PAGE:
Health officials have still been unable to find definitive answers to the cause and treatment for acute transverse myelitis (ATM)— paralytic condition associated with inflammation in the spinal cord. Historically, the first ATM cases were described in 1882, but the term “acute transverse myelitis” was not used until 1948.1 Now, the estimated incidence is approximately 1,400 people annually.2 Since August 2014, the Centers for Disease Control and Prevention (CDC) has reported 386 cases. In 2018 alone, there have been two new cases.3
ATM, which has been described as a “polio-like” illness, remains of a mystery. Medically-speaking, it is an acute inflammation of the entire width of the spinal cord (transversely), which blocks nerve impulse transmissions traveling up or down the spinal cord. Patients typically feel sudden pain their back and a band-like tightness. Tingling, numbness and muscle weakness spread throughout the body during the following days. The patient feels the need to urinate, but urinating becomes difficult. Symptoms may persist in severity, sometimes resulting in paralysis, loss of sensation, retention of urine and loss of bladder/bowel control.4 5
These symptoms mirror other disorders, such as Guillain-Barré Syndrome (GBS), which is why doctors have difficulty with the diagnosis of ATM. MRIs show cord swelling and can help exclude spinal cord compression as a diagnosis. Collection of cerebrospinal fluid via spinal tap is another method to analyze the question of ATM as the fluid presents with more protein than usual and a higher number of white blood cells.6 7
Treatments are meant to address the infections causing ATM, reduce inflammation and manage other symptoms. One third of people with a diagnosis of ATM recover, while the rest continue to experience muscle weakness and urinary problems. Some people with severe ATM are confined to a wheelchair.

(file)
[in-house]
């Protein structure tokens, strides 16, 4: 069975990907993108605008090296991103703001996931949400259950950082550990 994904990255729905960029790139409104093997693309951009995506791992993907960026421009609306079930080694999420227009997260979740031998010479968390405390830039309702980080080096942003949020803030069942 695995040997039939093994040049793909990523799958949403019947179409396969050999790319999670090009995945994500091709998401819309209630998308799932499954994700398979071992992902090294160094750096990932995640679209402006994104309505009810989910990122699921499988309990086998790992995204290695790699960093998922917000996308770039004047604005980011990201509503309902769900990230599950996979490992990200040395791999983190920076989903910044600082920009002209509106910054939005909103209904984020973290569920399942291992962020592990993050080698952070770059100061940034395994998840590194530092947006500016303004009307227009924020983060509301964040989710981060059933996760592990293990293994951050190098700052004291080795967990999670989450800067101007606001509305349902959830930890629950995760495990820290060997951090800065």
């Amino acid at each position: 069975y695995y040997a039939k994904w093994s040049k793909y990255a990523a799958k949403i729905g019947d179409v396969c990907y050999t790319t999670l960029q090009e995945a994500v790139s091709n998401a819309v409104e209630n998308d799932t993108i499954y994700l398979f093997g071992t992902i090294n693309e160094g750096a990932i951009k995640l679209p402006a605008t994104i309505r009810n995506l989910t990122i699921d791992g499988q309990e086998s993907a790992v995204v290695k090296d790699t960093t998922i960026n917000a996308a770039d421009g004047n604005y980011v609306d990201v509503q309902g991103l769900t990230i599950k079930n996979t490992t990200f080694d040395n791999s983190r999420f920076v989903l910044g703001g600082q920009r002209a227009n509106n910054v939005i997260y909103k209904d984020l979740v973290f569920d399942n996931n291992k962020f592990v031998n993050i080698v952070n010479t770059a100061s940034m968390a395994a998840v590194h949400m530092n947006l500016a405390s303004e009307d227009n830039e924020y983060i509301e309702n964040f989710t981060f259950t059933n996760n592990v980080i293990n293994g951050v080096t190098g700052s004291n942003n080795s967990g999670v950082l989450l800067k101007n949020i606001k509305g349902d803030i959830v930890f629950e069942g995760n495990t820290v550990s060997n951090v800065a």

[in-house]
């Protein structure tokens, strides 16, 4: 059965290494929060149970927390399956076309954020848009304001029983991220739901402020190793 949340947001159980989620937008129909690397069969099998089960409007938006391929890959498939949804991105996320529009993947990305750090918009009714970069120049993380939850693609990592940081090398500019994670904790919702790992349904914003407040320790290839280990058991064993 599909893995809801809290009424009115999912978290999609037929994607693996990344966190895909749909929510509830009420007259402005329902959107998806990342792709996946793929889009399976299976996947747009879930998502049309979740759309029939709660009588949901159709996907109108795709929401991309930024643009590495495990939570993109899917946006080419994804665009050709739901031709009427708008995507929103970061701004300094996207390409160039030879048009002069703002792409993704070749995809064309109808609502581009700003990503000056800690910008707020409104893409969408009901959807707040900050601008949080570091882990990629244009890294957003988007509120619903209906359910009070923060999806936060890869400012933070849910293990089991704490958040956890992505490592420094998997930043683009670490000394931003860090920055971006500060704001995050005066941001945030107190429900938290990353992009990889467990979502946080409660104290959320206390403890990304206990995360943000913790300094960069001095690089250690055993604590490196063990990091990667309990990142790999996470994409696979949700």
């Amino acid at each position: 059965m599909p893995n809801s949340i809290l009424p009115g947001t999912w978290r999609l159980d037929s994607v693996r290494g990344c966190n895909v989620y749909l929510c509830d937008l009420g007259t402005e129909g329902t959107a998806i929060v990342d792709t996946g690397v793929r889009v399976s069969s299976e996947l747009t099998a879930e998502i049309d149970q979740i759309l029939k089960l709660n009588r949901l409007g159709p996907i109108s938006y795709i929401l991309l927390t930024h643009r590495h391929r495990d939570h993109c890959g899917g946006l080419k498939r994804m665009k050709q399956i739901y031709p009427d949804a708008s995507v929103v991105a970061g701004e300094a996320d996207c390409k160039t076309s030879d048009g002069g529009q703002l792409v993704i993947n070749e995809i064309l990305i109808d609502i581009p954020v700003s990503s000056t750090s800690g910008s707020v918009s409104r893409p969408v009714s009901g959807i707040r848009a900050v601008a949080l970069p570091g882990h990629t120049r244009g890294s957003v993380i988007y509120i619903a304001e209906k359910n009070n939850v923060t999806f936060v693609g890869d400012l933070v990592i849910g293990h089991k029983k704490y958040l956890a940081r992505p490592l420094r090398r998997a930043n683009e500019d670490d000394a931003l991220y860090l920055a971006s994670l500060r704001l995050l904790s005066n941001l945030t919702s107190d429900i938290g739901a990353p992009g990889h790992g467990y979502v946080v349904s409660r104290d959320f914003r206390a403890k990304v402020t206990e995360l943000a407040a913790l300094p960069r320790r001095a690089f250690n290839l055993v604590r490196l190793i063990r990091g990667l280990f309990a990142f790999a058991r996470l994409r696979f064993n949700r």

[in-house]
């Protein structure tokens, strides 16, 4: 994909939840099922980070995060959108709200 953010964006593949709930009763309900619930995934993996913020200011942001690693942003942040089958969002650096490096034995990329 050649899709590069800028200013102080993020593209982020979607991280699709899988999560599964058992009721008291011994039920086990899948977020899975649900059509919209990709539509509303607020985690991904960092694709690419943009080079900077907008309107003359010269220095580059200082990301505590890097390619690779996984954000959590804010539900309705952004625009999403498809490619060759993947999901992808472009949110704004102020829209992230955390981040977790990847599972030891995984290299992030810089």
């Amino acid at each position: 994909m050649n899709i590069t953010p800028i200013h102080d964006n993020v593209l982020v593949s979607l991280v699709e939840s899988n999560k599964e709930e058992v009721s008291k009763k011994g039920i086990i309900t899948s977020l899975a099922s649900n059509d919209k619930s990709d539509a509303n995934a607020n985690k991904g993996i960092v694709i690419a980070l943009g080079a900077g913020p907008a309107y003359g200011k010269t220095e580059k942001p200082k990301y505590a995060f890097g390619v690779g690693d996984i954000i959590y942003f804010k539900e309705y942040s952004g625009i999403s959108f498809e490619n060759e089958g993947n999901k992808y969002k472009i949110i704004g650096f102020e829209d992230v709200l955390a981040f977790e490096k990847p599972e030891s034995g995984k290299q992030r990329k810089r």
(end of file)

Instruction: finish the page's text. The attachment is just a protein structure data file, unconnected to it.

The biological mechanism of ATM and why some people develop it remains unknown. People with autoimmune conditions, such as multiple sclerosis or lupus, maybe be more prone to developing ATM. Similarly, those with certain bacterial and viral infections, such as Lyme disease and tuberculosis may also be more susceptible. Specific antiparasitic or antifungal drugs, as well as intravenous heroin or use of amphetamines, could also be a risk factor for triggering ATM.
Additionally, ATM has been associated with vaccine reactions. ATM seems to be triggered by an autoimmune response by the body, i.e., the immune system misinterprets the body’s tissues as foreign, thus producing antibodies that attack tissues, in this case in the spinal cord.8 9
Between 1922 and 1923, there were 200 cases of ATM noted as complications of the smallpox and rabies vaccines in England. Later reports showed transverse myelitis was post-infectious.
ATM has been reported following vaccinations and there have been awards made for vaccine-associated transverse myelitis in the U.S. Court of Federal Claims, also known as “Vaccine Court,” through the federal vaccine injury compensation program (VICP) created under the National Childhood Vaccine Injury Act of 1986.10
The National Organization for Rare Disorders states that one theory is that the vaccine “may have excited an autoimmune process.”11
More recently, myelitis appears to be most common following polio,12 hepatitis B and influenza13 vaccines. A review of studies published between 1970 and 2009 identified 37 documented cases of transverse myelitis linked with hepatitis B, MMR (measles, mumps and rubella) and Tdap (tetanus, diphtheria and acellular pertussis) vaccines.14 Another review of studies from 1979 to 2013 revealed 24 cases of post-vaccination myelitis.15